On the morning of Tuesday, March 6, 1962 I waited for a jitney on Pacific Avenue across the street from my home in Atlantic City. Pacific Avenue runs parallel with the beach and boardwalk one block away. I was 12 years old and on my way to Central Junior High a mile uptown.
After standing half an hour in mixed rain and snow, I went back home to ask Mom why the jitneys weren?t running. But when I looked back toward the ocean from my front porch, I saw foam-covered water from the ocean reaching the corner of Sovereign and Pacific Avenues, where I had just been standing.
That was when I, and most folks at the Jersey Shore, first learned of the ?March Storm? of 1962. Then and three more times during high tide over the next two days, ocean water crossed Pacific Avenue and put a few inches of water in our basement. The wind howled, and we lost electricity for more than a day. Our car was a total loss ? only because we left it in the street by our house. Had we known the damage just a few inches of saltwater could do, we would have moved it to higher ground on a nearby driveway.
It was warm and sunny that next weekend. Thousands of visitors flocked to see the massive destruction in Atlantic City. But they were disappointed. The boardwalk and almost every hotel, house and store there were untouched by the storm.
Although from 1 to 2 feet of water briefly covered most of the town, the beach, together with sea walls of concrete or tar-treated wood only three feet high, completely blocked the storm waves.
The only serious damage in Atlantic City was caused by a freak accident. The tank that the high-diving horse jumped into blew off the Steel Pier and into in the ocean. The current carried it southward, where it smashed through the middle of both the Steel Pier and Million Dollar Pier, took out a section of boardwalk, and finally landed on the beach. Dozens of pinball and midget bowling machines from the Steel Pier midway floated in the ocean and washed up on the beach.
The local police and fire departments promptly evacuated dozens of disabled people in several nursing homes near the ocean and back bays.
I heard there was devastation in South Cape May, Strathmere, Sea Isle City and Long Beach Island. In most of these places there were no sea walls, and houses were either poorly designed, or they were inexpensive cottages built on very low ground right by the water.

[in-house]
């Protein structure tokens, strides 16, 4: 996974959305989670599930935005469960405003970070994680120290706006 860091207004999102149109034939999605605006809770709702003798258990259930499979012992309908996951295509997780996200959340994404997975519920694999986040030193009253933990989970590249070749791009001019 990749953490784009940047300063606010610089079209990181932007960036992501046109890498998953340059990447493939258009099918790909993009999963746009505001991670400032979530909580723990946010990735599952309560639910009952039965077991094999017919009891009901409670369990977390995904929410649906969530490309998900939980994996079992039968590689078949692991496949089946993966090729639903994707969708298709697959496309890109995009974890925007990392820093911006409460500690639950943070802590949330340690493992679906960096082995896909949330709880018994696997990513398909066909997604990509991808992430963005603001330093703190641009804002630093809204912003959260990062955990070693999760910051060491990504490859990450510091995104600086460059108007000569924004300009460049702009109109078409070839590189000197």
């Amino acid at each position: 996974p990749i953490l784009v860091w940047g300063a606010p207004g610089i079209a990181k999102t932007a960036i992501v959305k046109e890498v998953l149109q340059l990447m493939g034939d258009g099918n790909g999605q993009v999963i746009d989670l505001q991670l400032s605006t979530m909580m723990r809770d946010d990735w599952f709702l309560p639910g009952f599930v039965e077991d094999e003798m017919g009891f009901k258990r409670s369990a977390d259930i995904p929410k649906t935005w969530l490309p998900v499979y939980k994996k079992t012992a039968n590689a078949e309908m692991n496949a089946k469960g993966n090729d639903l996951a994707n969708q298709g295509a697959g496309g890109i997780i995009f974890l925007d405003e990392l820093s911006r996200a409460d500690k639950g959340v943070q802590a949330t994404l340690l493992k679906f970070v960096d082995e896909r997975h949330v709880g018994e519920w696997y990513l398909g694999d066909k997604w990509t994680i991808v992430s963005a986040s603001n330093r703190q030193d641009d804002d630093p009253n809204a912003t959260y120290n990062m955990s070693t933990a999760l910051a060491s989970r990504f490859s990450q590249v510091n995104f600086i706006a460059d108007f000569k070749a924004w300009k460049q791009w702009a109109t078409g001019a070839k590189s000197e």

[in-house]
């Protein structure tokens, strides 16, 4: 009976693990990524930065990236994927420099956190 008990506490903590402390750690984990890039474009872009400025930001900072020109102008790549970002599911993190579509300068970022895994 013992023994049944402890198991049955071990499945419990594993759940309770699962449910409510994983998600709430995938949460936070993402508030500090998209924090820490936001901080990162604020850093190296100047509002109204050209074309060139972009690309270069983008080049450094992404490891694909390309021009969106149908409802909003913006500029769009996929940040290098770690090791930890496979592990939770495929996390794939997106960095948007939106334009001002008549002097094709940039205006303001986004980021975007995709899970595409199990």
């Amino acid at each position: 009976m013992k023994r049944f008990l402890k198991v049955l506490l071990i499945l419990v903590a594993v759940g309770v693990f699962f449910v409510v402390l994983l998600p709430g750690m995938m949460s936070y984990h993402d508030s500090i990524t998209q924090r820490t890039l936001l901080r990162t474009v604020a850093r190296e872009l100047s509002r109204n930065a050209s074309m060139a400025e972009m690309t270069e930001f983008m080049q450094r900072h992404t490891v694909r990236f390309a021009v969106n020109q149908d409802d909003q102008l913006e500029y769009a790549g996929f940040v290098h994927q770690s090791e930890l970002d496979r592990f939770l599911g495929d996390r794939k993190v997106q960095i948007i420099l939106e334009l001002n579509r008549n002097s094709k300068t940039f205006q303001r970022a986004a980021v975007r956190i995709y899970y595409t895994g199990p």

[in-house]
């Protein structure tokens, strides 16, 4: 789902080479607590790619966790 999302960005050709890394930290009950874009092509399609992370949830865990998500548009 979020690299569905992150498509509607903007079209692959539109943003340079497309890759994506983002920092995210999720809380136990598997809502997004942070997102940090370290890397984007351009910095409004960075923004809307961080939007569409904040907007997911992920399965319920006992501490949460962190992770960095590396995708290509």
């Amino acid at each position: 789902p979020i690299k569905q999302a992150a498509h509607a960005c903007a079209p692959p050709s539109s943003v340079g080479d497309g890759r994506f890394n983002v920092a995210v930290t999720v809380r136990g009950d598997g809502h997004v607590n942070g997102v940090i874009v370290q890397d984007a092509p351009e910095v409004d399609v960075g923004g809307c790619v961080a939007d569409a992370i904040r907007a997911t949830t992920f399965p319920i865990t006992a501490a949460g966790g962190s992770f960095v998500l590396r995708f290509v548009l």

The cost of rebuilding them was a small fraction of the billions of dollars later spent on federal flood insurance, pumping sand from the ocean to the beach every year, building sand dunes, and funding the wasteful, corrupt and inept federal bureaucracy called the Federal Emergency Management Administration, known to most as FEMA.
The Jersey Shore quickly recovered from the strong winds and high tides of that March Storm of 1962.
But the forces of big government unleashed by that storm still damage our economy every day. Ugly piles of weed-covered sand built and mandated by the federal government block the once-breathtaking views of the ocean from the boardwalk and beach homes ? and the summer sea breezes.
Federal flood insurance encouraged people to build and rebuild million-dollar mansions instead of small cottages on low ground right by the water ? which drove up the price of all insurance by the shore.
FEMA spends a fortune on salaries, pensions and benefits for countless officials hired because they know somebody and who are accountable to nobody. Many are politicians who lose elections ? like Emergency Management Director Frank McCall in Cape May County, Tom Foley in Atlantic City and of course Michael D. Brown, the mediocre lawyer, defeated candidate for Congress and former head of the International Arabian Horse Association who headed FEMA in Washington, D.C., when Hurricane Katrina (and defective sea walls) destroyed New Orleans in 2005.
FEMA hypes up ordinary snow, northeast and tropical storms (like Irene with 35 mph winds and no storm tides). But when real disasters come, they are usually far slower, less capable and more wasteful than elected mayors and police and fire chiefs were before FEMA took over.
FEMA deliberately increases its budgets ? and importance ? by giving out millions? for things like frozen food? ?ruined? by minor power outages ? without ever demanding anything to prove such ?losses.?
(Reprinted from March 14, 2012 Current-Gazette Newspapers of Atlantic and Cape May Counties, http://www.shorenewstoday.com/snt/news/index.php/politics/22270-march-62-storm-unleashed-the-forces-of-big-government.html)
Somers Point attorney Seth Grossman appears on 92.1FM 8-9 a.m. Saturday. For information see www.libertyandprosperity.org, email email@example.com or call (609) 927-7333. Breakfast discussions are held 9:30-10:30 a.m. every Saturday at the Shore Diner on Fire and Tilton roads in Egg Harbor Township.
(Image sources – http://coastalnewstoday.com/wp-content/uploads/2012/03/New-Jersey-1962-Storm_Associated-Press-300×232.jpg & http://www.nap.usace.army.mil/Projects/LBI/1962storm/images/Mar1962_26_jpg.jpg)